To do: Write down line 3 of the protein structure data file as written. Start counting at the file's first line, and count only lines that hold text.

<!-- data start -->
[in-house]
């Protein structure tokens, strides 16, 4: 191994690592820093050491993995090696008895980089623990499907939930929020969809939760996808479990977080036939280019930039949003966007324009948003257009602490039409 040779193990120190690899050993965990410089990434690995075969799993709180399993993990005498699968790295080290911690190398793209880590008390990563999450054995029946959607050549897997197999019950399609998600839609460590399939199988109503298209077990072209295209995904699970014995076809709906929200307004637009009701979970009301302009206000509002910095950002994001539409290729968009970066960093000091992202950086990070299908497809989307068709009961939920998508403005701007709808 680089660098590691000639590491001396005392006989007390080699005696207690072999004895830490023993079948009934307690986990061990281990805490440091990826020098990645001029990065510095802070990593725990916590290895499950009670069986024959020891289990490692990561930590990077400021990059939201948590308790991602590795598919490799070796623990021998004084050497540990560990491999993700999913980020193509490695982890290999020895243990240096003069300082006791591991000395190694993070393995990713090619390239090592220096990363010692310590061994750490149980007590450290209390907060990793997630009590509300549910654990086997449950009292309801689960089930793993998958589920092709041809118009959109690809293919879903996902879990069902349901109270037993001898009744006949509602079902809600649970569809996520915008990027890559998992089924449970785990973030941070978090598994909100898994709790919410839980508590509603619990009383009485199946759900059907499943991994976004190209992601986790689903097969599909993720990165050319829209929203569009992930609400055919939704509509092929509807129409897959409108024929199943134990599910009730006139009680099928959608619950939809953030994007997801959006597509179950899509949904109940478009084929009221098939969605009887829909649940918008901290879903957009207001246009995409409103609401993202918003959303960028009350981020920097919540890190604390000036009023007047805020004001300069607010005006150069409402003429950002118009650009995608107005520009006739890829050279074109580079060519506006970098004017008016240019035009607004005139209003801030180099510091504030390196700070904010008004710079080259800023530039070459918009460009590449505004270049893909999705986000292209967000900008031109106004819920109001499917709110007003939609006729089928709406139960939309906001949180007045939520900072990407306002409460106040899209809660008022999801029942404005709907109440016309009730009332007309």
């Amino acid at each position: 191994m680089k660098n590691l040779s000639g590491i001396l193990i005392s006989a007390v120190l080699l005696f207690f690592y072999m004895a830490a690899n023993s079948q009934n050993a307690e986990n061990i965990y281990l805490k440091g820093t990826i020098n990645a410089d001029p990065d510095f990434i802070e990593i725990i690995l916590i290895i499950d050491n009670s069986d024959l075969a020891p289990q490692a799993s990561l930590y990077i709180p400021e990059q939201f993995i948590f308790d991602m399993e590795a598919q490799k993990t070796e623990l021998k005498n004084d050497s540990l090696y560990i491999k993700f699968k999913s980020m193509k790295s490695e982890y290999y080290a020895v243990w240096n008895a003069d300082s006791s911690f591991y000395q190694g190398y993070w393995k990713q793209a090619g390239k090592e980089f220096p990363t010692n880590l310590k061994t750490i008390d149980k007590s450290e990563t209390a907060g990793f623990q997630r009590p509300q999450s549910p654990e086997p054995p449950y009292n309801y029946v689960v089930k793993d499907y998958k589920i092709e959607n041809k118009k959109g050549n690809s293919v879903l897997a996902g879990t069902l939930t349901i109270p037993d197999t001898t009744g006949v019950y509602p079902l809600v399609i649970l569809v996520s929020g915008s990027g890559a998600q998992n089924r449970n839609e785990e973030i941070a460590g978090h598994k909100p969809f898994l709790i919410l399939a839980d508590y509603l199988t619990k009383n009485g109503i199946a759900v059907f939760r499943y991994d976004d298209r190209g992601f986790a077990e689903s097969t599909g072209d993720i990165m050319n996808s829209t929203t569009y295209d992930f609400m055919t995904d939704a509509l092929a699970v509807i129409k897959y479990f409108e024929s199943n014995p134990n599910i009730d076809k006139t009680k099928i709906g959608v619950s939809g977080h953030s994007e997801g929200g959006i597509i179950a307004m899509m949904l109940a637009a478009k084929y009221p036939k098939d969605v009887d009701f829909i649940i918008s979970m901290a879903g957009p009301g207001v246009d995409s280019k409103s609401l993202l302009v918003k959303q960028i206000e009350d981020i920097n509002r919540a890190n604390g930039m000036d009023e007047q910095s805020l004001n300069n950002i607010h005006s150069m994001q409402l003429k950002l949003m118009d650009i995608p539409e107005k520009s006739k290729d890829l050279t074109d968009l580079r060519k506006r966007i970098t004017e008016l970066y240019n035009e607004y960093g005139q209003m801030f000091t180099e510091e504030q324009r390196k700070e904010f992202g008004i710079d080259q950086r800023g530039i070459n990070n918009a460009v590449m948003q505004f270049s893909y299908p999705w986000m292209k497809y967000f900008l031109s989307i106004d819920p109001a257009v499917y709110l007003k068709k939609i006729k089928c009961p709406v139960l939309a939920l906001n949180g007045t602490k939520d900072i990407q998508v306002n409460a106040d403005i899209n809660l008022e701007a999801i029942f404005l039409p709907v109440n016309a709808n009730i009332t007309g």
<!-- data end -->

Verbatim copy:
């Amino acid at each position: 191994m680089k660098n590691l040779s000639g590491i001396l193990i005392s006989a007390v120190l080699l005696f207690f690592y072999m004895a830490a690899n023993s079948q009934n050993a307690e986990n061990i965990y281990l805490k440091g820093t990826i020098n990645a410089d001029p990065d510095f990434i802070e990593i725990i690995l916590i290895i499950d050491n009670s069986d024959l075969a020891p289990q490692a799993s990561l930590y990077i709180p400021e990059q939201f993995i948590f308790d991602m399993e590795a598919q490799k993990t070796e623990l021998k005498n004084d050497s540990l090696y560990i491999k993700f699968k999913s980020m193509k790295s490695e982890y290999y080290a020895v243990w240096n008895a003069d300082s006791s911690f591991y000395q190694g190398y993070w393995k990713q793209a090619g390239k090592e980089f220096p990363t010692n880590l310590k061994t750490i008390d149980k007590s450290e990563t209390a907060g990793f623990q997630r009590p509300q999450s549910p654990e086997p054995p449950y009292n309801y029946v689960v089930k793993d499907y998958k589920i092709e959607n041809k118009k959109g050549n690809s293919v879903l897997a996902g879990t069902l939930t349901i109270p037993d197999t001898t009744g006949v019950y509602p079902l809600v399609i649970l569809v996520s929020g915008s990027g890559a998600q998992n089924r449970n839609e785990e973030i941070a460590g978090h598994k909100p969809f898994l709790i919410l399939a839980d508590y509603l199988t619990k009383n009485g109503i199946a759900v059907f939760r499943y991994d976004d298209r190209g992601f986790a077990e689903s097969t599909g072209d993720i990165m050319n996808s829209t929203t569009y295209d992930f609400m055919t995904d939704a509509l092929a699970v509807i129409k897959y479990f409108e024929s199943n014995p134990n599910i009730d076809k006139t009680k099928i709906g959608v619950s939809g977080h953030s994007e997801g929200g959006i597509i179950a307004m899509m949904l109940a637009a478009k084929y009221p036939k098939d969605v009887d009701f829909i649940i918008s979970m901290a879903g957009p009301g207001v246009d995409s280019k409103s609401l993202l302009v918003k959303q960028i206000e009350d981020i920097n509002r919540a890190n604390g930039m000036d009023e007047q910095s805020l004001n300069n950002i607010h005006s150069m994001q409402l003429k950002l949003m118009d650009i995608p539409e107005k520009s006739k290729d890829l050279t074109d968009l580079r060519k506006r966007i970098t004017e008016l970066y240019n035009e607004y960093g005139q209003m801030f000091t180099e510091e504030q324009r390196k700070e904010f992202g008004i710079d080259q950086r800023g530039i070459n990070n918009a460009v590449m948003q505004f270049s893909y299908p999705w986000m292209k497809y967000f900008l031109s989307i106004d819920p109001a257009v499917y709110l007003k068709k939609i006729k089928c009961p709406v139960l939309a939920l906001n949180g007045t602490k939520d900072i990407q998508v306002n409460a106040d403005i899209n809660l008022e701007a999801i029942f404005l039409p709907v109440n016309a709808n009730i009332t007309g």